If you receive injuries in a scaffold accident at a construction site, but your employer blames you for the incident, even after you followed all of the proper procedures, speak to a personal injury attorney. If your injuries occurred because of unsafe conditions that you reported to your supervisor, such as an improperly secured scaffold base or improper rigging equipment, you may qualify for workers' compensation and other benefits. Here are things to know about scaffold injuries and what you can do to obtain your compensation.
Who's Responsible For Keeping Scaffolds Safe?
Although construction jobs are some of the most dangerous professions in the United States, employers, managers, and supervisors should ensure that workers use safe, sound and secure equipment and tools throughout their projects, including scaffolds. The Occupational Safety and Health Administration, or OSHA, developed specific safety rules, requirements and criteria for scaffolds to help employees stay safe. But if your employer or their safety team didn't inspect or secure the scaffold properly, they may be legally responsible for your injuries.
Scaffolds should have stable bases and rigging equipment in order to meet OSHA's guidelines. The lower half of the scaffold should be void of anything that can move, push or roll it during use. The equipment should also be strong enough to support your weight, including any tools, equipment and apparatuses you carry on your body as you ascend, walk and work on it.
If you noticed any of these problems with the scaffold and reported them to the site's supervisor and they threatened to fire you if you didn't continue with your duties, you have a right to fight those threats. Employees have the right to refuse to work in unsafe conditions without the threat of retaliation. But if you did work as instructed because your family depends on your income to survive, you may think that you don't deserve compensation for your injuries.
This isn't true. However, you must speak to a lawyer about your rights in order to protect them.
How Do You Obtain Your Workers' Compensation?
A personal injury attorney may do a number of important things to secure your benefits and protect your rights, including obtaining safety and maintenance records for the scaffold. Construction companies should keep detailed inspection records of every piece of equipment, each apparatus, and every tool used by employees. The records should show the dates and times the employer completed safety checks on the scaffold, including the names of the people who completed the safety checks.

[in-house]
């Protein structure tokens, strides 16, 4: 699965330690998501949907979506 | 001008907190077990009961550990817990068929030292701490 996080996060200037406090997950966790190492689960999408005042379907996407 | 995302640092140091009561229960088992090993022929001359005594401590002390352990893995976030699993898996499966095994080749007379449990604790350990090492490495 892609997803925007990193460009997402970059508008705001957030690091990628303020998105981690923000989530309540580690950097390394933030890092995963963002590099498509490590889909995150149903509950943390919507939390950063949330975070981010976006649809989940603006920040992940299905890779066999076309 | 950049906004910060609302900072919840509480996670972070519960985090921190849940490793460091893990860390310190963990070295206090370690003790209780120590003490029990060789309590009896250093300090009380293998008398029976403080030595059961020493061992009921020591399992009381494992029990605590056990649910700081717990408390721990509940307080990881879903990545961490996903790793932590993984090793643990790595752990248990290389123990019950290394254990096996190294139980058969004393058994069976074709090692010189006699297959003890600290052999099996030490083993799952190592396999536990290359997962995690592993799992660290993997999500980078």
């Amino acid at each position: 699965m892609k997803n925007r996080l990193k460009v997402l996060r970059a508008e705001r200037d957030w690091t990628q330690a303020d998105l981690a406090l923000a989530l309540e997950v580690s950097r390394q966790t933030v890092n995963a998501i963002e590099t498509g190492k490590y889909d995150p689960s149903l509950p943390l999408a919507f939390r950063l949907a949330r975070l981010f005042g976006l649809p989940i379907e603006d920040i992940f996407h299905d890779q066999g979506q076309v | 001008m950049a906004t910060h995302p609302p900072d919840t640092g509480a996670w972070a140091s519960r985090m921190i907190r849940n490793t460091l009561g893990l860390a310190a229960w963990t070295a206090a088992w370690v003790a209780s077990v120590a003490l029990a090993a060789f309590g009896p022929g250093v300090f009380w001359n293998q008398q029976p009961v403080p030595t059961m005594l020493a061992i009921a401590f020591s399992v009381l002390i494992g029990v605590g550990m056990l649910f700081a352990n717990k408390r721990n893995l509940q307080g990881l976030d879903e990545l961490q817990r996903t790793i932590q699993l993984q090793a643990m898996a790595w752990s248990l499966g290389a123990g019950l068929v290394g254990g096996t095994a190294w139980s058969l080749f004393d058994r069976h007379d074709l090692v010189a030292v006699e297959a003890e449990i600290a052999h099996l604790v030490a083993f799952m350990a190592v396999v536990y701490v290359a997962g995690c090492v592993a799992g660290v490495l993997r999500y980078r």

If maintenance checks reveal problems with the scaffold, there should be repair records for it as well. Your employer should also document the safety violation problems you reported and make every effort to correct them. An attorney may look for evidence of your reports to see if the employer made the proper corrections and repairs to the scaffold. If not, a personal injury lawyer may use the information to help win your case.
In addition to the records, an attorney may examine the construction company to see if the employer and other supervisors have a history of ignoring dangerous problems and threatening to fire employees who report them. If possible, an attorney may try to find other workers who lost their jobs due to threats. If the workers no longer live in the area or moved, this part of the case may take time to build. It's critical that you keep in touch with an attorney as much as possible until they complete the investigation.
After a lawyer compiles the evidence they need for your case, they'll discuss the next steps with you. One of the things an attorney might do is present the evidence to the employer's insurer for compensation. If the insurer refuses to provide benefits to you, a personal injury lawyer may take your case to court to obtain your compensation. If you have any concerns about how an attorney plans to pursue your benefits, be sure to discuss them right away.
For more information about your scaffold accident, consult with a legal professional, such as Spesia & Ayers Attorneys At Law, today.